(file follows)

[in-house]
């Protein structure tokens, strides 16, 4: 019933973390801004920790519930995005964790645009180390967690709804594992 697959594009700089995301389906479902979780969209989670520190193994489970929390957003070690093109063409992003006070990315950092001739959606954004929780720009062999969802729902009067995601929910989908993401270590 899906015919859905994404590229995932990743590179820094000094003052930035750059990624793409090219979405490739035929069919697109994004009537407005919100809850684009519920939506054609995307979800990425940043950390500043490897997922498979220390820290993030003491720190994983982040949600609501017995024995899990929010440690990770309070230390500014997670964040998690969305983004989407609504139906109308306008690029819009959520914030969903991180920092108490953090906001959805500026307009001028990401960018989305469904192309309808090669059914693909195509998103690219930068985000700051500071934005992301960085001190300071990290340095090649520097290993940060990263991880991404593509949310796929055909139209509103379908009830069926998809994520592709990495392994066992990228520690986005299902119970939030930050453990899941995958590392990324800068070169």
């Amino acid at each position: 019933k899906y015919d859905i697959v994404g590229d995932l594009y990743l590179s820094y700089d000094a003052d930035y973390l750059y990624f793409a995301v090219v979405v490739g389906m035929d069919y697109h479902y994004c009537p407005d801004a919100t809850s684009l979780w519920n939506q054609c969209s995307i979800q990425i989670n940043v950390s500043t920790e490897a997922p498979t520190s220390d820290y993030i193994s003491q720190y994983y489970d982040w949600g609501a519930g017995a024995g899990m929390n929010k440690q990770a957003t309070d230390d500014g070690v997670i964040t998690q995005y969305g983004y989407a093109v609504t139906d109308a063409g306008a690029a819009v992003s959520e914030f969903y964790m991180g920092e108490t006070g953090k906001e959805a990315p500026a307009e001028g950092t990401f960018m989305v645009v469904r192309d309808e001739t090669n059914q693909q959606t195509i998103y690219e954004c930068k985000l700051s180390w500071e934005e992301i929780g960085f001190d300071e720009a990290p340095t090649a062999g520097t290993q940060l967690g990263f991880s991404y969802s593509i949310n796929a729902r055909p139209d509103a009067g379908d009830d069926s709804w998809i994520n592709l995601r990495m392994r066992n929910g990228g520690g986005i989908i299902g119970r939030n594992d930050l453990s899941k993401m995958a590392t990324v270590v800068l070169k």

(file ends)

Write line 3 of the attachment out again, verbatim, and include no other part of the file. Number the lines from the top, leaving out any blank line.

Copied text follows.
């Amino acid at each position: 019933k899906y015919d859905i697959v994404g590229d995932l594009y990743l590179s820094y700089d000094a003052d930035y973390l750059y990624f793409a995301v090219v979405v490739g389906m035929d069919y697109h479902y994004c009537p407005d801004a919100t809850s684009l979780w519920n939506q054609c969209s995307i979800q990425i989670n940043v950390s500043t920790e490897a997922p498979t520190s220390d820290y993030i193994s003491q720190y994983y489970d982040w949600g609501a519930g017995a024995g899990m929390n929010k440690q990770a957003t309070d230390d500014g070690v997670i964040t998690q995005y969305g983004y989407a093109v609504t139906d109308a063409g306008a690029a819009v992003s959520e914030f969903y964790m991180g920092e108490t006070g953090k906001e959805a990315p500026a307009e001028g950092t990401f960018m989305v645009v469904r192309d309808e001739t090669n059914q693909q959606t195509i998103y690219e954004c930068k985000l700051s180390w500071e934005e992301i929780g960085f001190d300071e720009a990290p340095t090649a062999g520097t290993q940060l967690g990263f991880s991404y969802s593509i949310n796929a729902r055909p139209d509103a009067g379908d009830d069926s709804w998809i994520n592709l995601r990495m392994r066992n929910g990228g520690g986005i989908i299902g119970r939030n594992d930050l453990s899941k993401m995958a590392t990324v270590v800068l070169k």